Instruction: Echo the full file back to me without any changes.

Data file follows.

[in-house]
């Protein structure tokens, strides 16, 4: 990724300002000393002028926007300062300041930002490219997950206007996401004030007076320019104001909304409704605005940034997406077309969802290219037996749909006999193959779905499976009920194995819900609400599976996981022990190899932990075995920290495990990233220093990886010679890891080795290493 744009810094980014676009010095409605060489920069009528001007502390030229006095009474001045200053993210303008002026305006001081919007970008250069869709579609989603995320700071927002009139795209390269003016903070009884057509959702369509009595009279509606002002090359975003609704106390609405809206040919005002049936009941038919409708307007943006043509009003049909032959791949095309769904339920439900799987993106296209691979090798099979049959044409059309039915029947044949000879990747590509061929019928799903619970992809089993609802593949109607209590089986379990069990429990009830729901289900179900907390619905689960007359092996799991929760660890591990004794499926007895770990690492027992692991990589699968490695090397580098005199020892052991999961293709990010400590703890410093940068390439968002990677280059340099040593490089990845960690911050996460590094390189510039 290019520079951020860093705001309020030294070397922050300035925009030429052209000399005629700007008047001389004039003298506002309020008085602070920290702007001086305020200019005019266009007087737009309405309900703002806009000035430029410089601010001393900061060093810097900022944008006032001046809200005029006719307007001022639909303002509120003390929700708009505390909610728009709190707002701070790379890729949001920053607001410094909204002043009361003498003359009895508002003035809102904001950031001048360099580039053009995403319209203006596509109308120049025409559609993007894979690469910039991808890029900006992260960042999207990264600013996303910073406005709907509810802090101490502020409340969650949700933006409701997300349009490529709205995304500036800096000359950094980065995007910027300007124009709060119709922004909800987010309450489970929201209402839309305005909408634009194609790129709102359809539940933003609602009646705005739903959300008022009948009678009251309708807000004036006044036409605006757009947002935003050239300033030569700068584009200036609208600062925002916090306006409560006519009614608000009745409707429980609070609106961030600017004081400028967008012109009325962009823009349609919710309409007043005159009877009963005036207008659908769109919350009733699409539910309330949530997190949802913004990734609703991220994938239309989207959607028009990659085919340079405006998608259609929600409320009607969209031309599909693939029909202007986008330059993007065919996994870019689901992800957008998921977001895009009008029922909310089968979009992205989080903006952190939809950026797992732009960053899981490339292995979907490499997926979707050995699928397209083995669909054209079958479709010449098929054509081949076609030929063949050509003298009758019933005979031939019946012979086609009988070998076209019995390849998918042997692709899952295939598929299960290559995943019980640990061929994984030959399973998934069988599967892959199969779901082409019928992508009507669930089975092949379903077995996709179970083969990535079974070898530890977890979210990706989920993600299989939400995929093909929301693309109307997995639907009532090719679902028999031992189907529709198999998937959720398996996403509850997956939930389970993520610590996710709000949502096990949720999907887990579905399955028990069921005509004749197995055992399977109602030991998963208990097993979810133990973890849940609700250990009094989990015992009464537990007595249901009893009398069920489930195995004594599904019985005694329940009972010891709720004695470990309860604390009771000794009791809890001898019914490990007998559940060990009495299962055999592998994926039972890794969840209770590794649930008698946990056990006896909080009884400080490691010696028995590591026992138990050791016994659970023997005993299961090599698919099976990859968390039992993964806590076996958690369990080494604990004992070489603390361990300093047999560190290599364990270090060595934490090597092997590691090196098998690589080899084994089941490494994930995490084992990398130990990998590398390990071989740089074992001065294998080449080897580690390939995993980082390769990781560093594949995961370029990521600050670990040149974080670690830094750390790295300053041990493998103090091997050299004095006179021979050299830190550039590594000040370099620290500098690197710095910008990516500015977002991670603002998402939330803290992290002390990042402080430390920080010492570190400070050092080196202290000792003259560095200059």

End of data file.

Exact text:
[in-house]
């Protein structure tokens, strides 16, 4: 990724300002000393002028926007300062300041930002490219997950206007996401004030007076320019104001909304409704605005940034997406077309969802290219037996749909006999193959779905499976009920194995819900609400599976996981022990190899932990075995920290495990990233220093990886010679890891080795290493 744009810094980014676009010095409605060489920069009528001007502390030229006095009474001045200053993210303008002026305006001081919007970008250069869709579609989603995320700071927002009139795209390269003016903070009884057509959702369509009595009279509606002002090359975003609704106390609405809206040919005002049936009941038919409708307007943006043509009003049909032959791949095309769904339920439900799987993106296209691979090798099979049959044409059309039915029947044949000879990747590509061929019928799903619970992809089993609802593949109607209590089986379990069990429990009830729901289900179900907390619905689960007359092996799991929760660890591990004794499926007895770990690492027992692991990589699968490695090397580098005199020892052991999961293709990010400590703890410093940068390439968002990677280059340099040593490089990845960690911050996460590094390189510039 290019520079951020860093705001309020030294070397922050300035925009030429052209000399005629700007008047001389004039003298506002309020008085602070920290702007001086305020200019005019266009007087737009309405309900703002806009000035430029410089601010001393900061060093810097900022944008006032001046809200005029006719307007001022639909303002509120003390929700708009505390909610728009709190707002701070790379890729949001920053607001410094909204002043009361003498003359009895508002003035809102904001950031001048360099580039053009995403319209203006596509109308120049025409559609993007894979690469910039991808890029900006992260960042999207990264600013996303910073406005709907509810802090101490502020409340969650949700933006409701997300349009490529709205995304500036800096000359950094980065995007910027300007124009709060119709922004909800987010309450489970929201209402839309305005909408634009194609790129709102359809539940933003609602009646705005739903959300008022009948009678009251309708807000004036006044036409605006757009947002935003050239300033030569700068584009200036609208600062925002916090306006409560006519009614608000009745409707429980609070609106961030600017004081400028967008012109009325962009823009349609919710309409007043005159009877009963005036207008659908769109919350009733699409539910309330949530997190949802913004990734609703991220994938239309989207959607028009990659085919340079405006998608259609929600409320009607969209031309599909693939029909202007986008330059993007065919996994870019689901992800957008998921977001895009009008029922909310089968979009992205989080903006952190939809950026797992732009960053899981490339292995979907490499997926979707050995699928397209083995669909054209079958479709010449098929054509081949076609030929063949050509003298009758019933005979031939019946012979086609009988070998076209019995390849998918042997692709899952295939598929299960290559995943019980640990061929994984030959399973998934069988599967892959199969779901082409019928992508009507669930089975092949379903077995996709179970083969990535079974070898530890977890979210990706989920993600299989939400995929093909929301693309109307997995639907009532090719679902028999031992189907529709198999998937959720398996996403509850997956939930389970993520610590996710709000949502096990949720999907887990579905399955028990069921005509004749197995055992399977109602030991998963208990097993979810133990973890849940609700250990009094989990015992009464537990007595249901009893009398069920489930195995004594599904019985005694329940009972010891709720004695470990309860604390009771000794009791809890001898019914490990007998559940060990009495299962055999592998994926039972890794969840209770590794649930008698946990056990006896909080009884400080490691010696028995590591026992138990050791016994659970023997005993299961090599698919099976990859968390039992993964806590076996958690369990080494604990004992070489603390361990300093047999560190290599364990270090060595934490090597092997590691090196098998690589080899084994089941490494994930995490084992990398130990990998590398390990071989740089074992001065294998080449080897580690390939995993980082390769990781560093594949995961370029990521600050670990040149974080670690830094750390790295300053041990493998103090091997050299004095006179021979050299830190550039590594000040370099620290500098690197710095910008990516500015977002991670603002998402939330803290992290002390990042402080430390920080010492570190400070050092080196202290000792003259560095200059």